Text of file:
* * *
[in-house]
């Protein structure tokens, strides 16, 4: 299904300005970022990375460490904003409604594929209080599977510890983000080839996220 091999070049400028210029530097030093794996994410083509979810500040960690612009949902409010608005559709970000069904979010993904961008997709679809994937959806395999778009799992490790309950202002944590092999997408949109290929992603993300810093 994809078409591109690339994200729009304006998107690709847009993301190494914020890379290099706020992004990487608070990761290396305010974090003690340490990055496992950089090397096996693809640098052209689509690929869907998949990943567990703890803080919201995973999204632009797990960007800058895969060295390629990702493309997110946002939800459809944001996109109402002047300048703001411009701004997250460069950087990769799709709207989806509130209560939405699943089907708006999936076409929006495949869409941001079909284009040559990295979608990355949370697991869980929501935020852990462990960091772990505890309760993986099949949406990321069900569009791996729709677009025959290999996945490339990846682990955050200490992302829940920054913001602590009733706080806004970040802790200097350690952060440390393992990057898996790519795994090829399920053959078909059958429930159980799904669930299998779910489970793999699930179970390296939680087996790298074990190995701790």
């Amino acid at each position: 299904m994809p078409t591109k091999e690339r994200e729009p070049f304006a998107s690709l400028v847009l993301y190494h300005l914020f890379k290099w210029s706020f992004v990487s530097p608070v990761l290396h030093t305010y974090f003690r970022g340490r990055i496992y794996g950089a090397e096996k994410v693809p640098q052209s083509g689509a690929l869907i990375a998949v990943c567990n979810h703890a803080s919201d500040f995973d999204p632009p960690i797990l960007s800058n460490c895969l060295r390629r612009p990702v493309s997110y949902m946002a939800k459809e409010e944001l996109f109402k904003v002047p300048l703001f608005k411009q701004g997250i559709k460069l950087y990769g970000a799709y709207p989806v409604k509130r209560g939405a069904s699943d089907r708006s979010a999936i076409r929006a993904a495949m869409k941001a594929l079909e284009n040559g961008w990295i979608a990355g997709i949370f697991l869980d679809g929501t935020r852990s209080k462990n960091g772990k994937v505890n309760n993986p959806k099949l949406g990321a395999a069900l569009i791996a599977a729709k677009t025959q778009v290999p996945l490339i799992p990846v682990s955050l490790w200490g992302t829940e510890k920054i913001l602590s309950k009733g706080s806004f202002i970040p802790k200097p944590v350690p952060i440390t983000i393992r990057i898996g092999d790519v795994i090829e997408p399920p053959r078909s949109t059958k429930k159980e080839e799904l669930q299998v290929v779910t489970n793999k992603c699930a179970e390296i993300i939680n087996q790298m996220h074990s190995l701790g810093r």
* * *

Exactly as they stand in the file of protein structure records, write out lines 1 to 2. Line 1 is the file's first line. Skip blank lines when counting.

[in-house]
């Protein structure tokens, strides 16, 4: 299904300005970022990375460490904003409604594929209080599977510890983000080839996220 091999070049400028210029530097030093794996994410083509979810500040960690612009949902409010608005559709970000069904979010993904961008997709679809994937959806395999778009799992490790309950202002944590092999997408949109290929992603993300810093 994809078409591109690339994200729009304006998107690709847009993301190494914020890379290099706020992004990487608070990761290396305010974090003690340490990055496992950089090397096996693809640098052209689509690929869907998949990943567990703890803080919201995973999204632009797990960007800058895969060295390629990702493309997110946002939800459809944001996109109402002047300048703001411009701004997250460069950087990769799709709207989806509130209560939405699943089907708006999936076409929006495949869409941001079909284009040559990295979608990355949370697991869980929501935020852990462990960091772990505890309760993986099949949406990321069900569009791996729709677009025959290999996945490339990846682990955050200490992302829940920054913001602590009733706080806004970040802790200097350690952060440390393992990057898996790519795994090829399920053959078909059958429930159980799904669930299998779910489970793999699930179970390296939680087996790298074990190995701790």